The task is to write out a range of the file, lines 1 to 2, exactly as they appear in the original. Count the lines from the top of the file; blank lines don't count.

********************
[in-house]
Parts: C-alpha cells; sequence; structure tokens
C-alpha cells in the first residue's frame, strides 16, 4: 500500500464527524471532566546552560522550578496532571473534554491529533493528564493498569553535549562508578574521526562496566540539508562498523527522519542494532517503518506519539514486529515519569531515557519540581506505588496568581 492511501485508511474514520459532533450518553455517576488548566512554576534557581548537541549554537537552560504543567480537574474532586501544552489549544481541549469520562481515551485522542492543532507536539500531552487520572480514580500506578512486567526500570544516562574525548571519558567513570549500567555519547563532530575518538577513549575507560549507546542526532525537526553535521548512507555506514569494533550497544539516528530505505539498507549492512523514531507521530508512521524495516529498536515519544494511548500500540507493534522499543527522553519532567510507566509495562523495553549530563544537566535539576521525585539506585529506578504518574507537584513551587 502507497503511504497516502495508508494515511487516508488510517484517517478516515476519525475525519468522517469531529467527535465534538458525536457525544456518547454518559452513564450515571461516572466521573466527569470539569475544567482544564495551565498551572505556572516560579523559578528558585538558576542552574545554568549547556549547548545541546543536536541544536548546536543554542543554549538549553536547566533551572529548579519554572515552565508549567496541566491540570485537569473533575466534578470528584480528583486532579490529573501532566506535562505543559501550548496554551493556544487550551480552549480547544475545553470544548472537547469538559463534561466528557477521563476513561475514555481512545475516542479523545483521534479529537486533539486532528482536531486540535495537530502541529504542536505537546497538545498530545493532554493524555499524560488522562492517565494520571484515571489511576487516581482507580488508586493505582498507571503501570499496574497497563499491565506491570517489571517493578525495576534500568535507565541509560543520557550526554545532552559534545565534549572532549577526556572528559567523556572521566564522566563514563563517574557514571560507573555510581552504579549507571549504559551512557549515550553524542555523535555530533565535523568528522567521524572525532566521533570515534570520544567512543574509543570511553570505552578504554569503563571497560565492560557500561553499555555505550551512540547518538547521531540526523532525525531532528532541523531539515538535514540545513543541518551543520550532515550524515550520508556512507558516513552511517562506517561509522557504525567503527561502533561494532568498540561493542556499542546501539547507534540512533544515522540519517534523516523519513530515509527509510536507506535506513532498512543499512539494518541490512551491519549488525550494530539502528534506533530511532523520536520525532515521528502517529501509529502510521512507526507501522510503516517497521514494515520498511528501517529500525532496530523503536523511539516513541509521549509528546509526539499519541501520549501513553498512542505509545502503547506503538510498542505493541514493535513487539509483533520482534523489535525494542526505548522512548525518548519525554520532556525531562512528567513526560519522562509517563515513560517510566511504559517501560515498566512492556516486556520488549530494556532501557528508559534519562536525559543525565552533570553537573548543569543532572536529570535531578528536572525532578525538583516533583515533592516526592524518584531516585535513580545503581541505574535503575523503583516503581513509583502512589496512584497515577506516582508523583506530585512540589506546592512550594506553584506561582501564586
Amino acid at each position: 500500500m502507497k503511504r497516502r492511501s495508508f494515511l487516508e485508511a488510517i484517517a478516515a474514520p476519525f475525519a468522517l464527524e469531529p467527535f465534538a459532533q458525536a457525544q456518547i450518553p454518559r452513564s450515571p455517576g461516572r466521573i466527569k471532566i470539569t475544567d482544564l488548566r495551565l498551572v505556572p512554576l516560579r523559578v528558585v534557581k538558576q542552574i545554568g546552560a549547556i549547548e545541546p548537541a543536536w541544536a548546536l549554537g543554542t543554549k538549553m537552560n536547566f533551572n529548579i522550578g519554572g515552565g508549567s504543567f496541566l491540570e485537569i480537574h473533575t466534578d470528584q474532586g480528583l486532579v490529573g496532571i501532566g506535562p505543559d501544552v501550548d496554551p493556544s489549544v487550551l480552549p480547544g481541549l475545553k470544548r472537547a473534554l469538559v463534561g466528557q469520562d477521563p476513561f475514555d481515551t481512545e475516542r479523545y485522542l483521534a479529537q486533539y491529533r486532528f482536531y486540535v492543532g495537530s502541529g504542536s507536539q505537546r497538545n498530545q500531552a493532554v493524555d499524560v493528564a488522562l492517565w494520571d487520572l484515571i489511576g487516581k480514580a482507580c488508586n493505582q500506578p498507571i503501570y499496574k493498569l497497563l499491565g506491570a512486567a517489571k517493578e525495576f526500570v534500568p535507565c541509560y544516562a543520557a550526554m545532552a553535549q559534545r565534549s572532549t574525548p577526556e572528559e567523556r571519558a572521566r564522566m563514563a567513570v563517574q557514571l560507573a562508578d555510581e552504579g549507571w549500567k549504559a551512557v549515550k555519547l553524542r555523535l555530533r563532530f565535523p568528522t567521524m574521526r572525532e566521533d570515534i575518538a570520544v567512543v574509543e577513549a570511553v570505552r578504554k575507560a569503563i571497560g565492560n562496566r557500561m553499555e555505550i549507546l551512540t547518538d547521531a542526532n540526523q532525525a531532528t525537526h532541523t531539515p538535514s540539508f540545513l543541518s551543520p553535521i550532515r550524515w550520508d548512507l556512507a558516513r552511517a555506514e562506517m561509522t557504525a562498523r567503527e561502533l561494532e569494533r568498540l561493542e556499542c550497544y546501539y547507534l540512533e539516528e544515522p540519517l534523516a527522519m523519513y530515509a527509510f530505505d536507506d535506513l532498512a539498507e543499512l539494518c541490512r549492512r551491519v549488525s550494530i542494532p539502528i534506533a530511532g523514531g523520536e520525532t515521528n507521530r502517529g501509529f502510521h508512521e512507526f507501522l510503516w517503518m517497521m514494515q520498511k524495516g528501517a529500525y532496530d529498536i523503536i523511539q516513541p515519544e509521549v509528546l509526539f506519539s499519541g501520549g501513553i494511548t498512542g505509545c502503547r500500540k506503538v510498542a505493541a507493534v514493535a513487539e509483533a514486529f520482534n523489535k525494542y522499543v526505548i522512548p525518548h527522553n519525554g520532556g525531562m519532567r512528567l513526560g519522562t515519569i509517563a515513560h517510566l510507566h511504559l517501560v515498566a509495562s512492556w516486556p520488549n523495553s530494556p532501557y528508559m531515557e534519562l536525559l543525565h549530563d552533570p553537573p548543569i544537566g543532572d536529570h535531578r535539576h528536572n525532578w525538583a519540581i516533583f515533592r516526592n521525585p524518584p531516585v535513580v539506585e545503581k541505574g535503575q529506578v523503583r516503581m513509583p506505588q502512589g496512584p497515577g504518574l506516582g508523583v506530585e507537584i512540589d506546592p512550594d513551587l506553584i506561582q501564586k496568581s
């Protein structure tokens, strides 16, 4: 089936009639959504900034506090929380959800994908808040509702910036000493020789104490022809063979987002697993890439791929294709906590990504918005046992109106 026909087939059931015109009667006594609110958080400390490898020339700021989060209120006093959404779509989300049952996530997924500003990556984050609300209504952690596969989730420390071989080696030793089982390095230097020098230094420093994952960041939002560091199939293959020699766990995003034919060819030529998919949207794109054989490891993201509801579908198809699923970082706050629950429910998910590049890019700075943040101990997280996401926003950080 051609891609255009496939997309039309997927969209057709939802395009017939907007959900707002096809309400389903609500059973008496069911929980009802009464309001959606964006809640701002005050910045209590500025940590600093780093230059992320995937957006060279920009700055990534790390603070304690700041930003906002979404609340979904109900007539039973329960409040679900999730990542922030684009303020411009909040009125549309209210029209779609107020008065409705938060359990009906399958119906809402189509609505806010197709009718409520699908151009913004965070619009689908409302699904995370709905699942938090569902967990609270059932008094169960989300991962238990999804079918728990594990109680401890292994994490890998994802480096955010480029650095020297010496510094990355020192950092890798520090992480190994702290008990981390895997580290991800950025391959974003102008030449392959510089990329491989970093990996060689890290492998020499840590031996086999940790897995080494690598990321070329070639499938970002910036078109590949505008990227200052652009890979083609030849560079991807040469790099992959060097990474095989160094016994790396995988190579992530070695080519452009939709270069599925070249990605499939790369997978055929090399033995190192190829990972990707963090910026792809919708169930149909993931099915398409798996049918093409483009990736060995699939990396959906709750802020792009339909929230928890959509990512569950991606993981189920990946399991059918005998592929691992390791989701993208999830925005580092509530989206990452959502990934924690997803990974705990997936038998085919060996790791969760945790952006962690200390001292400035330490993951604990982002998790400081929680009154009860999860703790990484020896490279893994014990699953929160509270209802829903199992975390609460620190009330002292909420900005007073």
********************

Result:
[in-house]
Parts: C-alpha cells; sequence; structure tokens